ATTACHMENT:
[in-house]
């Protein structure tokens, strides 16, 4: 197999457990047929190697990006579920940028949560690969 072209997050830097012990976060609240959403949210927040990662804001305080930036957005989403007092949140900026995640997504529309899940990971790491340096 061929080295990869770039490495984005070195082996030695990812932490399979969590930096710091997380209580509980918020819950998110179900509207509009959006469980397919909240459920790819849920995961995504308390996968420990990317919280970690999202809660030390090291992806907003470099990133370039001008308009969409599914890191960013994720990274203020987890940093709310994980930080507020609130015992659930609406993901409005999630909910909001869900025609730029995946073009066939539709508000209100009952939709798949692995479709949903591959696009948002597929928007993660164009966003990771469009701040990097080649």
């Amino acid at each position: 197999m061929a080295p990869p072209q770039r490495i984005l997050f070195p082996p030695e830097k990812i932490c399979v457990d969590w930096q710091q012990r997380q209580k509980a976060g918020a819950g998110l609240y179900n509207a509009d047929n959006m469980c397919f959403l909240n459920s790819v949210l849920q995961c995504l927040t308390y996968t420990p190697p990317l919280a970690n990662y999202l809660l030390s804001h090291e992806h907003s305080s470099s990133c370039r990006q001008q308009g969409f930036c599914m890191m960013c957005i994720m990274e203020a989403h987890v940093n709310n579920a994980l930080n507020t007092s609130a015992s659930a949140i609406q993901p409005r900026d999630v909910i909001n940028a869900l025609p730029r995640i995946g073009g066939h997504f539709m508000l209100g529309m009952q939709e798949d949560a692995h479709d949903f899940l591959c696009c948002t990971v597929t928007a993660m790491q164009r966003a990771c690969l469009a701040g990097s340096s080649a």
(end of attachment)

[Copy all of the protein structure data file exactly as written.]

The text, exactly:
[in-house]
């Protein structure tokens, strides 16, 4: 197999457990047929190697990006579920940028949560690969 072209997050830097012990976060609240959403949210927040990662804001305080930036957005989403007092949140900026995640997504529309899940990971790491340096 061929080295990869770039490495984005070195082996030695990812932490399979969590930096710091997380209580509980918020819950998110179900509207509009959006469980397919909240459920790819849920995961995504308390996968420990990317919280970690999202809660030390090291992806907003470099990133370039001008308009969409599914890191960013994720990274203020987890940093709310994980930080507020609130015992659930609406993901409005999630909910909001869900025609730029995946073009066939539709508000209100009952939709798949692995479709949903591959696009948002597929928007993660164009966003990771469009701040990097080649």
């Amino acid at each position: 197999m061929a080295p990869p072209q770039r490495i984005l997050f070195p082996p030695e830097k990812i932490c399979v457990d969590w930096q710091q012990r997380q209580k509980a976060g918020a819950g998110l609240y179900n509207a509009d047929n959006m469980c397919f959403l909240n459920s790819v949210l849920q995961c995504l927040t308390y996968t420990p190697p990317l919280a970690n990662y999202l809660l030390s804001h090291e992806h907003s305080s470099s990133c370039r990006q001008q308009g969409f930036c599914m890191m960013c957005i994720m990274e203020a989403h987890v940093n709310n579920a994980l930080n507020t007092s609130a015992s659930a949140i609406q993901p409005r900026d999630v909910i909001n940028a869900l025609p730029r995640i995946g073009g066939h997504f539709m508000l209100g529309m009952q939709e798949d949560a692995h479709d949903f899940l591959c696009c948002t990971v597929t928007a993660m790491q164009r966003a990771c690969l469009a701040g990097s340096s080649a």